The Witcher 2 Assassin of Kings review

The Witcher 2 brings CD Projeckt’s acclaimed RPG to consoles for the first time

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The Witcher 2
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The Witcher 2
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The Witcher 2
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The Witcher 2
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The Witcher 2
Image 6 of 9 The Witcher 2
The Witcher 2
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The Witcher 2
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The Witcher 2
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The Witcher 2


  • Beautiful graphics
  • Atmospheric world
  • Pushes your morality


  • A little linear at times
  • Fresh
  • not ground-breaking

The Witcher 2: Assassins of Kings comes courtesy of Namco, and Polish developers CD Projekt, and is sneaking into the RPG fray via the back door

The Witcher was a cult hit back in 2007, a hugely underrated RPG with its fair share of dodgy dialogue and equally dodgy adult scenes. Nonetheless, it played very nicely and went under the radar whilst The Elder Scrolls IV: Oblivion distracted all but the most dedicated of RPG gamers.

It looks as though The Witcher 2 may well find itself in the same position. Bethesda has no intention of stopping the Elder Scrolls V: Skyrim bandwagon and other hits like Dragon Age 2 and Mass Effect 3 have captivated significant portions of the gaming community.

CD Projekt has stepped up to the competition and delivered an RPG experience that is sufficiently different, yet in many ways equal to the quality of Skyrim.

The Witcher 2 Assassins of Kings: Features

This RPG is all about the single player campaign, and things immediately start off in promising fashion with an excellent tutorial. We firmly believe that there’s nothing more frustrating in a game, particularly in an RPG, than being thrown in without any sort of help. The Witcher 2 doesn’t make this mistake and as a result you don’t feel out of your depth at any point.

What you’ll notice immediately after the tutorial is that the graphics are fantastic. This game is a console update to the PC version of the game; released last year and questions were asked about how much better this game could look on Xbox 360. Those questions have been answer emphatically: The Witcher 2 looks stunning.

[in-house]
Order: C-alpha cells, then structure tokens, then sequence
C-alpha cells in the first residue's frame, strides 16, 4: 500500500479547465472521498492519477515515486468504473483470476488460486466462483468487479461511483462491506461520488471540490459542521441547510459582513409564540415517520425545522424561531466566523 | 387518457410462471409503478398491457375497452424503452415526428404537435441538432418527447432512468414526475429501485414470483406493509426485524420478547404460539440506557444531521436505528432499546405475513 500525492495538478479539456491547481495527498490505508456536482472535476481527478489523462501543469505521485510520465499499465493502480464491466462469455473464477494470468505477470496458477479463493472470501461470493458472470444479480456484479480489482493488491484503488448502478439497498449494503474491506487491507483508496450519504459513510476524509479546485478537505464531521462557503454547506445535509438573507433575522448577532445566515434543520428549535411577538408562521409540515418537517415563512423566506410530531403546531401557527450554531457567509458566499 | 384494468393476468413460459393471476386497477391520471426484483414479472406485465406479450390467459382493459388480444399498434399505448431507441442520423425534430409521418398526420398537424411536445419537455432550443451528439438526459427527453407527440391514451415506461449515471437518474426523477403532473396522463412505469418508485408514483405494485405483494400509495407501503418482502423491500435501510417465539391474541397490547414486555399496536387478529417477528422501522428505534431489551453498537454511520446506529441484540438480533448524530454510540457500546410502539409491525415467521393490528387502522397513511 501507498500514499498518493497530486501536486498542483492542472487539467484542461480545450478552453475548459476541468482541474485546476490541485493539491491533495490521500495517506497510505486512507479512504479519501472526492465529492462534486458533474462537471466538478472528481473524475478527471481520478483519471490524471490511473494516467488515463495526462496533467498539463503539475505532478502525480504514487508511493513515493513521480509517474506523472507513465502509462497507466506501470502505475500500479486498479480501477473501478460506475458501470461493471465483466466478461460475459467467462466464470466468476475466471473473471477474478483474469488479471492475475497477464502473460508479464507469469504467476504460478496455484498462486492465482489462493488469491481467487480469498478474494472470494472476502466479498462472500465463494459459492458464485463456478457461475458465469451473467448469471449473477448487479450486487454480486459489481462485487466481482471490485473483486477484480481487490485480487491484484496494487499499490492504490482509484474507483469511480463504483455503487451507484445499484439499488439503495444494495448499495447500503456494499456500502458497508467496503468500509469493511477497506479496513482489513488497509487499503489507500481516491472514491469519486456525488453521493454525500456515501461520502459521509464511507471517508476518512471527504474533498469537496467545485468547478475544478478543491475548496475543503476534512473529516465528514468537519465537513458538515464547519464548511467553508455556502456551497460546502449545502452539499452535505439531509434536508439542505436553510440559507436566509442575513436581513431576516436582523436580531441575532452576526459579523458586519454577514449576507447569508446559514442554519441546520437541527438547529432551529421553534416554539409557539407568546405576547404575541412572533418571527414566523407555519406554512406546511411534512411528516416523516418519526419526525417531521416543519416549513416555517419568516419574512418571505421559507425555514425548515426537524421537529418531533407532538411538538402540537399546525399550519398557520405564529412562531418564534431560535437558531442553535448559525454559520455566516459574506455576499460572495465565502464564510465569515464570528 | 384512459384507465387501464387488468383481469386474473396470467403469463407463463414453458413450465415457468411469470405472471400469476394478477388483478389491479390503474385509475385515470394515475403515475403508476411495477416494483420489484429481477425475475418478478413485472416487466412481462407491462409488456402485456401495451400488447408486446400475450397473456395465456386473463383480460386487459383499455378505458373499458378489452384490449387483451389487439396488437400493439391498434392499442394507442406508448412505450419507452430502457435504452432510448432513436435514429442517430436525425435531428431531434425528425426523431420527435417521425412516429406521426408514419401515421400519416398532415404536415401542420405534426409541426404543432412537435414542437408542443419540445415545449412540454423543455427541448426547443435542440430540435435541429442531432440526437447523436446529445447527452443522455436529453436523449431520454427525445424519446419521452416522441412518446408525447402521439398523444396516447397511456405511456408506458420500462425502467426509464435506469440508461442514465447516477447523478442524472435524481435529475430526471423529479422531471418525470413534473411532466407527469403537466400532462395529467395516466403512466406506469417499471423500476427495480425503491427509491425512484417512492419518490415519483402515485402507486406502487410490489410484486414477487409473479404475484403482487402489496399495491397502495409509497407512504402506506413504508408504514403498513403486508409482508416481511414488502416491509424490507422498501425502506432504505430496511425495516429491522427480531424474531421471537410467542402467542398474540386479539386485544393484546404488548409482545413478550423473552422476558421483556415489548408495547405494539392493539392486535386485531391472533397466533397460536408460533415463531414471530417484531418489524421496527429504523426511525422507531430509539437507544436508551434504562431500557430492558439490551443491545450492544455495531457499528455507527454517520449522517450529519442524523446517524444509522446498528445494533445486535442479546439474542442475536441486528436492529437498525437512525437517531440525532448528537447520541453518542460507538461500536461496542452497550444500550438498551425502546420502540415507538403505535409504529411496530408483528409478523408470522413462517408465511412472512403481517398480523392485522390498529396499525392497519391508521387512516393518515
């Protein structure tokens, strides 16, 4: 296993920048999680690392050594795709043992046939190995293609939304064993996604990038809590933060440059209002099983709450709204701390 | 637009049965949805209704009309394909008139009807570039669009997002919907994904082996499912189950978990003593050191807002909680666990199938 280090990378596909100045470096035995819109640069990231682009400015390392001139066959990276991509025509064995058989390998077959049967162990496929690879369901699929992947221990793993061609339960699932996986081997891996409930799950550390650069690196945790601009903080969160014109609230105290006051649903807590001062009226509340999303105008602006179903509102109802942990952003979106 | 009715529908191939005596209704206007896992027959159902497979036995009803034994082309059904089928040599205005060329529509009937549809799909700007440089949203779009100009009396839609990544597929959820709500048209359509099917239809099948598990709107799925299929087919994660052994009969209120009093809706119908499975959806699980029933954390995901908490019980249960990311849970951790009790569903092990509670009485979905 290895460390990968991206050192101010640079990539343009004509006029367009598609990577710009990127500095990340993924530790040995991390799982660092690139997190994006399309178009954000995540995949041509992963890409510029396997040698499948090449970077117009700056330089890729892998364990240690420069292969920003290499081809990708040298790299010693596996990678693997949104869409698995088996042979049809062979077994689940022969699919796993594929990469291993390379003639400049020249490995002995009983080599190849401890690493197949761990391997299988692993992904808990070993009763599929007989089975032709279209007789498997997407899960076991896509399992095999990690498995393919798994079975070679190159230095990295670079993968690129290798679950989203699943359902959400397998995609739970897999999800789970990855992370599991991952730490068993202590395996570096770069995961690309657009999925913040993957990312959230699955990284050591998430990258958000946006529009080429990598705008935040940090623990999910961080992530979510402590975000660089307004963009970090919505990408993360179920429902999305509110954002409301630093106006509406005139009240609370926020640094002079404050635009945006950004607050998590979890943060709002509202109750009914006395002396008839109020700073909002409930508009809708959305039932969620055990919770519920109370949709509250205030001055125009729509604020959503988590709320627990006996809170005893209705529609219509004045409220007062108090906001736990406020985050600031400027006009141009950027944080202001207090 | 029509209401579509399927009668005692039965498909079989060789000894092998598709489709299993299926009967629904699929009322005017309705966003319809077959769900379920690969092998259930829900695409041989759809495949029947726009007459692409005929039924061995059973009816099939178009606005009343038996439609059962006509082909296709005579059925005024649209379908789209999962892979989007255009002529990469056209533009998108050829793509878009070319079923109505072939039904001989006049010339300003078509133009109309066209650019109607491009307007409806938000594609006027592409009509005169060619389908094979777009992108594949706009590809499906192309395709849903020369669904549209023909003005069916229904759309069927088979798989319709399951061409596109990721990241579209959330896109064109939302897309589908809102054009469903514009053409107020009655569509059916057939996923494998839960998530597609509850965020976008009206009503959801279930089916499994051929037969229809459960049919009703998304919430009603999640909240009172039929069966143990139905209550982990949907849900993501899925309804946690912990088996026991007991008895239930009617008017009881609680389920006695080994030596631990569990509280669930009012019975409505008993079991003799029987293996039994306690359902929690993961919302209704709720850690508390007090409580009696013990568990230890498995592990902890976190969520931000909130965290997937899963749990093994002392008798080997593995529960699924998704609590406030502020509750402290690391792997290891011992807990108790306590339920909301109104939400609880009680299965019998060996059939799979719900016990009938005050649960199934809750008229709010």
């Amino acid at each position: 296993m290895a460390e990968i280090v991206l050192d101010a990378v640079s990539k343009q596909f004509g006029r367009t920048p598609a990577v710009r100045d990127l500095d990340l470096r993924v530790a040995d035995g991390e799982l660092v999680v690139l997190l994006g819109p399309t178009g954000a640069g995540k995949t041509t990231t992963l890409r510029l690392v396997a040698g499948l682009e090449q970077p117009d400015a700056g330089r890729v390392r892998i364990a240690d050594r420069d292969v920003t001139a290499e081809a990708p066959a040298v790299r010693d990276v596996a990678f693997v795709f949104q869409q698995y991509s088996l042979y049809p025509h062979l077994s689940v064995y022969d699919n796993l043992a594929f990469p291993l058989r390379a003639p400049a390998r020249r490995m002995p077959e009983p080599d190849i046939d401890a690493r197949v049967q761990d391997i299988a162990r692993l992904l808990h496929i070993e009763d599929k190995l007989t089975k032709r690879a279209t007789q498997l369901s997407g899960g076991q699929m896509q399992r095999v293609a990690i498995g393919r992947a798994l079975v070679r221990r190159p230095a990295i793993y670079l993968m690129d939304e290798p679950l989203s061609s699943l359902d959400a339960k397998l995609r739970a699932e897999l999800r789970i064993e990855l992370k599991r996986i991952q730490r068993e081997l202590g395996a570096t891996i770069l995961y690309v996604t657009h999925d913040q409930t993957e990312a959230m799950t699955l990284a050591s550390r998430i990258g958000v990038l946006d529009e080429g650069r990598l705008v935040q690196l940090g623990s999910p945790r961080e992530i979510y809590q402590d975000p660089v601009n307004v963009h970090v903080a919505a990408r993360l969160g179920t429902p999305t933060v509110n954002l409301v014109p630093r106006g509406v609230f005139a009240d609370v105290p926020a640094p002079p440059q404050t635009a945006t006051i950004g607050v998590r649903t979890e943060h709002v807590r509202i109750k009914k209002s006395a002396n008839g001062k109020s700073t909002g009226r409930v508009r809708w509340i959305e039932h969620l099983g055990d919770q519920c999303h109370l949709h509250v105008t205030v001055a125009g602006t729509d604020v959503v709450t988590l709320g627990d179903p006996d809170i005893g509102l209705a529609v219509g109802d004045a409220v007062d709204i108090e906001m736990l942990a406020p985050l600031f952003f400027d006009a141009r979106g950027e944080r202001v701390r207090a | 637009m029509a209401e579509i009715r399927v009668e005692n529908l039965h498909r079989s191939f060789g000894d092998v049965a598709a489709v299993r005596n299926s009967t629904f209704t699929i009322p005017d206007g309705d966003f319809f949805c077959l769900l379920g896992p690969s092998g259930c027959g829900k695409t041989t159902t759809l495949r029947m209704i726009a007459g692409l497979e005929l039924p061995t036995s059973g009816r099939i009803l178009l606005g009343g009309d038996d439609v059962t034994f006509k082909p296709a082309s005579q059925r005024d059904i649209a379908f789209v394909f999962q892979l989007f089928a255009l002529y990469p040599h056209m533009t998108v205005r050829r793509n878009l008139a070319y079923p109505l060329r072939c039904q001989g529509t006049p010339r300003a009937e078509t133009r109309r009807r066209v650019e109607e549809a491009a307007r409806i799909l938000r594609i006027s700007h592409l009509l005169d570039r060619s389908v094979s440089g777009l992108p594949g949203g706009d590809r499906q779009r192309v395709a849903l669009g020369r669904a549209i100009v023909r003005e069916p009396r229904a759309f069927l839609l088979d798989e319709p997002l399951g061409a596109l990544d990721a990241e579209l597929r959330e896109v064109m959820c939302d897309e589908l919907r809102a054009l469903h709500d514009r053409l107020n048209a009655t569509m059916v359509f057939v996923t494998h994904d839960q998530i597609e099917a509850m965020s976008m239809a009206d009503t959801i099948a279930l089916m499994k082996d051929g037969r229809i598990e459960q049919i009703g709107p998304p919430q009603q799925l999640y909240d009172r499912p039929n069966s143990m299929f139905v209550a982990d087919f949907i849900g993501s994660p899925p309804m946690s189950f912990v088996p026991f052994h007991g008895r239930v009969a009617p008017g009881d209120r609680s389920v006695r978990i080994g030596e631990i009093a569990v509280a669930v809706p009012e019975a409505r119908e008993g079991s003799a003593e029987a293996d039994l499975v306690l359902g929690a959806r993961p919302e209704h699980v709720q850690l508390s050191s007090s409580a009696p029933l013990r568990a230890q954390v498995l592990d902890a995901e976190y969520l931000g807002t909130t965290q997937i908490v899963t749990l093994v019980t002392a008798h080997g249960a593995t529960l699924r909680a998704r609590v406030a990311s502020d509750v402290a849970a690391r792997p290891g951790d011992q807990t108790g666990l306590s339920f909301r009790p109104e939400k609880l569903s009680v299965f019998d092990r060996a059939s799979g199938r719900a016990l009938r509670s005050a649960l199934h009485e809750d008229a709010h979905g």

Atmosphere is key to an RPG world, and CD Projekt has created managed to pull all the factors together to create a genuine sense of atmosphere. Some scenes are incredibly beautiful but the soundtrack, the visceral combat and the graphical style always come together to create a gritty world that always has you feeling a little threatened.

The Witcher 2 Assassins of Kings: Characters

The main protagonist is Geralt of Rivia, a witcher who controls supernatural power and uses it mainly as a bodyguard. Post-tutorial, you find yourself captured, and accused of murdering the king you were sworn to protect.

Obviously, Geralt escapes with your help and embarks on an eventful journey with more plot twists than the entirety of Lost and Prison Break combined (we counted).

Along the way Geralt encounters a wide spectrum of characters, most of whom range from entirely despicable criminals to slightly less despicable criminals.

Video games seem determined to challenge your morality these days, and though Mass Effect is arguably the only series that has done so effectively, we could be ready to add The Witcher 2 to that list. Many of your decisions will be enacted with brutal efficiency and sometimes, you’re given situations where there is no way to win.

The Witcher 2 Assassins of Kings: Gameplay

The Witcher 2 isn’t particularly combat heavy, but as you’d expect for a bodyguard with supernatural powers, you’re required to do your fair share of fighting.

Combat takes a little getting used to, but once you’ve got the hang of attacking, parrying and countering (called a ‘riposte’ in the game) then you’re all set. You’re given a quick menu to select your magical powers and other combat items such as traps, potions and bombs and the whole thing feels very fluid and manageable.

If we had one criticism, it would be that as Geralt levels up and gains access to more powerful combat options, the game starts to become much easier than it is at the beginning. For example, upgrading your parry to a point where you automatically guard a hit from any angle makes the combat rather easy, and very similar to that of Assassin’s Creed: Revelations.

The advantage with this game being based on the earlier PC version is that it means the Xbox 360 edition includes all the patches from the previous game. This doesn’t mean the game is bug-free but we’re talking mere cockroaches, annoyances at best compared to Skyrim’s ‘Starship Troopers’ bugs.

To carry on the Skyrim comparison, The Witcher 2 is perhaps a little more linear, and more story-driven. But that said, it’s still very open ended and there’s nothing forcing you to move forward in the story most of the time.

The Witcher 2 Assassins of Kings: Verdict

This game is not a classic, but it is still fantastic fun and what CD Projekt and Namco have achieved is to be applauded. More than any other genre, bringing a fresh perspective to an RPG is a tough task and The Witcher 2 manages to do that.

In doing so, The Witcher 2: Assassins of Kings has made itself a worthy addition to a very strong stable of RPGs on Xbox 360. It is a tad unfair to compare it directly to games like The Elder Scrolls V: Skyrim, and Kingdoms of Amalur: Reckoning. Though it does take influences from other classic RPGs, The Witcher 2 is excellent in it's own right, and a worthy alternative to the other fantastic RPGs out there.

The Witcher 2 Assassins of Kings availability: Available now

The Witcher 2 Assassins of Kings price: £39.99